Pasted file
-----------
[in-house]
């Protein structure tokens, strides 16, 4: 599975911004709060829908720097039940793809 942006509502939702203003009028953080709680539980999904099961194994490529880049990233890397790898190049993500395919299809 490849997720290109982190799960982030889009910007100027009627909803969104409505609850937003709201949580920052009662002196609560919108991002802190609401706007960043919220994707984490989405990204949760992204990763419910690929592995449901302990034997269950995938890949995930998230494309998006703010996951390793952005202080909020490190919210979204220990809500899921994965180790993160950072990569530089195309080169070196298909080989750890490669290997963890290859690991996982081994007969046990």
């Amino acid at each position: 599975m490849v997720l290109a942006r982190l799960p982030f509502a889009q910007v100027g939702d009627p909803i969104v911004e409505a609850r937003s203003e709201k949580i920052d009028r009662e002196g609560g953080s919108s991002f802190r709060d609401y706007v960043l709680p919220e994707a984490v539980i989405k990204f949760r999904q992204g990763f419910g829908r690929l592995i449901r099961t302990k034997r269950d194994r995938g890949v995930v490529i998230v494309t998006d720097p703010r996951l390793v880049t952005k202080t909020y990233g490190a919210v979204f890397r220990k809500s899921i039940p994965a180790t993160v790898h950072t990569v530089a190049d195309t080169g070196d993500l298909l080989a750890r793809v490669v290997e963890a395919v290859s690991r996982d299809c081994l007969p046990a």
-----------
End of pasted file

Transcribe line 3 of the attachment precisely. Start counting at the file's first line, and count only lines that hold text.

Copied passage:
């Amino acid at each position: 599975m490849v997720l290109a942006r982190l799960p982030f509502a889009q910007v100027g939702d009627p909803i969104v911004e409505a609850r937003s203003e709201k949580i920052d009028r009662e002196g609560g953080s919108s991002f802190r709060d609401y706007v960043l709680p919220e994707a984490v539980i989405k990204f949760r999904q992204g990763f419910g829908r690929l592995i449901r099961t302990k034997r269950d194994r995938g890949v995930v490529i998230v494309t998006d720097p703010r996951l390793v880049t952005k202080t909020y990233g490190a919210v979204f890397r220990k809500s899921i039940p994965a180790t993160v790898h950072t990569v530089a190049d195309t080169g070196d993500l298909l080989a750890r793809v490669v290997e963890a395919v290859s690991r996982d299809c081994l007969p046990a």